Andy Johnston says the Islands Bill is an encouraging start for double devolution in Scotland – with, perhaps, more to come.
The Islands (Scotland) Bill was published last week. There aren’t many surprises as its contents were heavily trailed. At its heart is a desire to ‘island proof’ the formation of policy and delivery of public services in Scotland.
The Bill is in six parts:
- A National Islands Plan
- Duties of Authorities
- Representation of communities
- The Scottish Island Marine Area and licensing
- Legal provisions
Legal provisions and the size and nature of electoral wards are important, but don’t represent the really interesting parts of this bill: the plan, the licensing regime and the duties of authorities.
As ever with these types of mainly ‘framework’ legislation, the devil is in the detail of implementation and the challenge is to try and divine the really significant policy.
My impression from an initial read through of the bill and its policy memorandum is that the new licensing regime could really change things, giving legislative responsibility to Island local authorities. A local authority will have to apply for the licensing power and then can licence development activities offshore for 12 nautical miles. If the licensing regime is not adhered to, local authorities can issue compliance and remediation notices. It isn’t specifically stated what constitutes development in this context but the policy memorandum mentions transport, fishing and energy – big drivers of economic and social wellbeing in island communities.
The part which most closely aligns to the aim of Island proofing is the part on duties of authorities. There are 66 authorities named in the schedule of the bill. From transport through education, local government and all the way up to the minister. These authorities will ‘have regard to Island communities’, and an ‘Island communities impact assessment’ must be developed and reported on. It is to be hoped that each of these authorities take their duty seriously and actively build the views of Island communities into their assessments. However, you do worry that after a community has contributed to 66 assessments, read the annual reports and provided feedback there won’t be much time left for work or socialising.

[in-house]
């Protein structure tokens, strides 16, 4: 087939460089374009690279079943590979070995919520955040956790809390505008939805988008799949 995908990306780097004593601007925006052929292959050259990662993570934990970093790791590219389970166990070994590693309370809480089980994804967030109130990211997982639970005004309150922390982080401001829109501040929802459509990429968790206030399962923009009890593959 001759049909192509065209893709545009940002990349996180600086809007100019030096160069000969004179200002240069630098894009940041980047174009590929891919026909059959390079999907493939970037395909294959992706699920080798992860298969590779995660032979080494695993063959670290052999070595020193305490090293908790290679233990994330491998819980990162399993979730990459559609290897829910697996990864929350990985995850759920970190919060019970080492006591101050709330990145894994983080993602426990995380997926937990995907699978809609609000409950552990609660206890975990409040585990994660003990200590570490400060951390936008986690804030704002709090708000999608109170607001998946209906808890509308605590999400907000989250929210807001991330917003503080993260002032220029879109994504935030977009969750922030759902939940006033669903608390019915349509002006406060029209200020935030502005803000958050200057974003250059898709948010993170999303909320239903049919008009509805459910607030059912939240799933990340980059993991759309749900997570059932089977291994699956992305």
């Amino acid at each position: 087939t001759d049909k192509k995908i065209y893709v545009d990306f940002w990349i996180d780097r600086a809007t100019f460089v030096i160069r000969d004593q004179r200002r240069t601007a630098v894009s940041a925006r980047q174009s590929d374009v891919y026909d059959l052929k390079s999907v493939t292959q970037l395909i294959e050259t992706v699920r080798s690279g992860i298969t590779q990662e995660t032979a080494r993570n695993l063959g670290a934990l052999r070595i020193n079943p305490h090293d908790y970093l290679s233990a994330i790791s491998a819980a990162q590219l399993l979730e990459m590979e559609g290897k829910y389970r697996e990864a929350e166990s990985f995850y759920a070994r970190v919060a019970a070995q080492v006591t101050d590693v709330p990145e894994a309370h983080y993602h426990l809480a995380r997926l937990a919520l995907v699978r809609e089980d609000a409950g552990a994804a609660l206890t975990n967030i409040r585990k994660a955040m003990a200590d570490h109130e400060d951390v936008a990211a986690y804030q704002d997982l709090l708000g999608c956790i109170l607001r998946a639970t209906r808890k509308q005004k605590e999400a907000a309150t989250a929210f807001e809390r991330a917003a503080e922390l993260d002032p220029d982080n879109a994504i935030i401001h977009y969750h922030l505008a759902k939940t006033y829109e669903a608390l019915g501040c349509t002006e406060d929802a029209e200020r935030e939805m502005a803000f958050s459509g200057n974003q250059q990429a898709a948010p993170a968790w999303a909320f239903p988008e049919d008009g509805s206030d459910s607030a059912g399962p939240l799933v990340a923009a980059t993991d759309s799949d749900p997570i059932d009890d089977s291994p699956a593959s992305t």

I think in some ways the National Islands Plan (NIP) is the least significant of the measures in the bill; as far as I can tell it’s owned and controlled centrally. When I heard there would be a NIP, I assumed it would be led by the Islands themselves through their local authorities. The minister would approve it and then hold the Island councils to account for its delivery. The reality is the complete opposite. The minister develops the plan (consulting whoever they choose) and the Island communities hold the minister accountable.
I worry that this approach has several flaws.
Firstly, the potential for lack of ownership by Island communities risks making the plan something that is being ‘done to them’. The effects of this are well known. The minister might then end up defending the consequences of the plan to stakeholders who arguably have more knowledge, interest and political capital invested in the outcomes. Community leaders could turn their frustration on to the minister rather than working constructively to develop solutions and the NIP might eventually become a totem for disillusionment with government.
Secondly, it’s inevitable that the NIP will be a political priority for a finite term and as politicians move on then civil servants have to take over and the plan becomes an administrative task rather than a dynamic process of improvement for Island communities. It will be fascinating to see how the NIP is developed and how communities and councils are involved and indeed linkages to other plans eg NHS and council plans.
So, if there’s a part of the bill I personally would consider changing it would be to shift the ownership and governance of the NIP. It should be possible to develop a NIP which is a partnership between Island communities and national government and a document that can evolve as circumstances change rather than risk ossifying it in an administrative reporting regime.
The Islands (Scotland) Bill may disappoint a little in its approach to devolution but the policy memorandum offers hope. However, it hints at the Scottish Government’s commitment to further devolution across the country that will benefit islands. Perhaps this bill marks a watershed: a shift in power within Scotland.
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